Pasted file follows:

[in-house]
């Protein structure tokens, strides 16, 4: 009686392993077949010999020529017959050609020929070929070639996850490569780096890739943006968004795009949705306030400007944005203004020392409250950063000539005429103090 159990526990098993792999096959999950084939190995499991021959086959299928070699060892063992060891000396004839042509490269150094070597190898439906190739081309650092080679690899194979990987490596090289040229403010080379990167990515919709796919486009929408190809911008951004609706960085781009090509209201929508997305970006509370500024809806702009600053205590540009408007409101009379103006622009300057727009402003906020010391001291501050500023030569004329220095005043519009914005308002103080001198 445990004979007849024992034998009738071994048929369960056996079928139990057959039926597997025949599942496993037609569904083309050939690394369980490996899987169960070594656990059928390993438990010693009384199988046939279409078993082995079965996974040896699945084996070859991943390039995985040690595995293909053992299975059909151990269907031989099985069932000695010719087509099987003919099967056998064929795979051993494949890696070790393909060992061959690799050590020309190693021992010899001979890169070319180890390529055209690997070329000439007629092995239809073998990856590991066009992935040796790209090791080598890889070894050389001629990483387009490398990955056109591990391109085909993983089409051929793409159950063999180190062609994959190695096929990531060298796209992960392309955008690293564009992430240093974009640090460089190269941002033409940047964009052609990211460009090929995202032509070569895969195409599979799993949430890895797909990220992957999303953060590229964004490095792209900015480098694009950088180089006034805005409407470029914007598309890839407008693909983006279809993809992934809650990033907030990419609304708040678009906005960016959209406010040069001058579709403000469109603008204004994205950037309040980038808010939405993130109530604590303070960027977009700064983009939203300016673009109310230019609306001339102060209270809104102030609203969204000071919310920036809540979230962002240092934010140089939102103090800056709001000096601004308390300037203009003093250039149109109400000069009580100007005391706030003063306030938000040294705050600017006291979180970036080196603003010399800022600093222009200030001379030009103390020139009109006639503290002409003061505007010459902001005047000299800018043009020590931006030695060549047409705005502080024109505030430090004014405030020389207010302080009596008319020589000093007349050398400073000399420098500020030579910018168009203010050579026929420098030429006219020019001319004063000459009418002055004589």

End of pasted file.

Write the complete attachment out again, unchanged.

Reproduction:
[in-house]
């Protein structure tokens, strides 16, 4: 009686392993077949010999020529017959050609020929070929070639996850490569780096890739943006968004795009949705306030400007944005203004020392409250950063000539005429103090 159990526990098993792999096959999950084939190995499991021959086959299928070699060892063992060891000396004839042509490269150094070597190898439906190739081309650092080679690899194979990987490596090289040229403010080379990167990515919709796919486009929408190809911008951004609706960085781009090509209201929508997305970006509370500024809806702009600053205590540009408007409101009379103006622009300057727009402003906020010391001291501050500023030569004329220095005043519009914005308002103080001198 445990004979007849024992034998009738071994048929369960056996079928139990057959039926597997025949599942496993037609569904083309050939690394369980490996899987169960070594656990059928390993438990010693009384199988046939279409078993082995079965996974040896699945084996070859991943390039995985040690595995293909053992299975059909151990269907031989099985069932000695010719087509099987003919099967056998064929795979051993494949890696070790393909060992061959690799050590020309190693021992010899001979890169070319180890390529055209690997070329000439007629092995239809073998990856590991066009992935040796790209090791080598890889070894050389001629990483387009490398990955056109591990391109085909993983089409051929793409159950063999180190062609994959190695096929990531060298796209992960392309955008690293564009992430240093974009640090460089190269941002033409940047964009052609990211460009090929995202032509070569895969195409599979799993949430890895797909990220992957999303953060590229964004490095792209900015480098694009950088180089006034805005409407470029914007598309890839407008693909983006279809993809992934809650990033907030990419609304708040678009906005960016959209406010040069001058579709403000469109603008204004994205950037309040980038808010939405993130109530604590303070960027977009700064983009939203300016673009109310230019609306001339102060209270809104102030609203969204000071919310920036809540979230962002240092934010140089939102103090800056709001000096601004308390300037203009003093250039149109109400000069009580100007005391706030003063306030938000040294705050600017006291979180970036080196603003010399800022600093222009200030001379030009103390020139009109006639503290002409003061505007010459902001005047000299800018043009020590931006030695060549047409705005502080024109505030430090004014405030020389207010302080009596008319020589000093007349050398400073000399420098500020030579910018168009203010050579026929420098030429006219020019001319004063000459009418002055004589």